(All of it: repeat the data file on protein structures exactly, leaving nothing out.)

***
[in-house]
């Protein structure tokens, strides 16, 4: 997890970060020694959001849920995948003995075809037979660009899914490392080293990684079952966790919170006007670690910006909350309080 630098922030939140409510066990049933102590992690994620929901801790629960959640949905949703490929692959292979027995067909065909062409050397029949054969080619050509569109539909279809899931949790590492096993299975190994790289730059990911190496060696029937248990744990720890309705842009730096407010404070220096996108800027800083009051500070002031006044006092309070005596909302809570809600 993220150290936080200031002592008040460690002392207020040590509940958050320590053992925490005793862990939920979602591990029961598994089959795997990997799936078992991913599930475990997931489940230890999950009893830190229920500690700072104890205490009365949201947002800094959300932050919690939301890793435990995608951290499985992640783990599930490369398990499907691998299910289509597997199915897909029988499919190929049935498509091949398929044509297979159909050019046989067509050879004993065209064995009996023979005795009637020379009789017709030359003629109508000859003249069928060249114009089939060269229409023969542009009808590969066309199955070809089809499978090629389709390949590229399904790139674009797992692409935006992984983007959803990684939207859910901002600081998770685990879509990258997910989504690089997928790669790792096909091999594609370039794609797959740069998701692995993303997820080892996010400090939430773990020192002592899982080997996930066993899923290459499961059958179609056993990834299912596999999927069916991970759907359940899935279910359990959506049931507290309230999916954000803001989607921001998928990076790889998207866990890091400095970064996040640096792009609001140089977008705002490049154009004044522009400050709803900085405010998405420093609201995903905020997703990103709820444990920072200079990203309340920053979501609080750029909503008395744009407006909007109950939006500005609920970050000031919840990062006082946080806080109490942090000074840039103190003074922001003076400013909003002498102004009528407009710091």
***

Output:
[in-house]
């Protein structure tokens, strides 16, 4: 997890970060020694959001849920995948003995075809037979660009899914490392080293990684079952966790919170006007670690910006909350309080 630098922030939140409510066990049933102590992690994620929901801790629960959640949905949703490929692959292979027995067909065909062409050397029949054969080619050509569109539909279809899931949790590492096993299975190994790289730059990911190496060696029937248990744990720890309705842009730096407010404070220096996108800027800083009051500070002031006044006092309070005596909302809570809600 993220150290936080200031002592008040460690002392207020040590509940958050320590053992925490005793862990939920979602591990029961598994089959795997990997799936078992991913599930475990997931489940230890999950009893830190229920500690700072104890205490009365949201947002800094959300932050919690939301890793435990995608951290499985992640783990599930490369398990499907691998299910289509597997199915897909029988499919190929049935498509091949398929044509297979159909050019046989067509050879004993065209064995009996023979005795009637020379009789017709030359003629109508000859003249069928060249114009089939060269229409023969542009009808590969066309199955070809089809499978090629389709390949590229399904790139674009797992692409935006992984983007959803990684939207859910901002600081998770685990879509990258997910989504690089997928790669790792096909091999594609370039794609797959740069998701692995993303997820080892996010400090939430773990020192002592899982080997996930066993899923290459499961059958179609056993990834299912596999999927069916991970759907359940899935279910359990959506049931507290309230999916954000803001989607921001998928990076790889998207866990890091400095970064996040640096792009609001140089977008705002490049154009004044522009400050709803900085405010998405420093609201995903905020997703990103709820444990920072200079990203309340920053979501609080750029909503008395744009407006909007109950939006500005609920970050000031919840990062006082946080806080109490942090000074840039103190003074922001003076400013909003002498102004009528407009710091």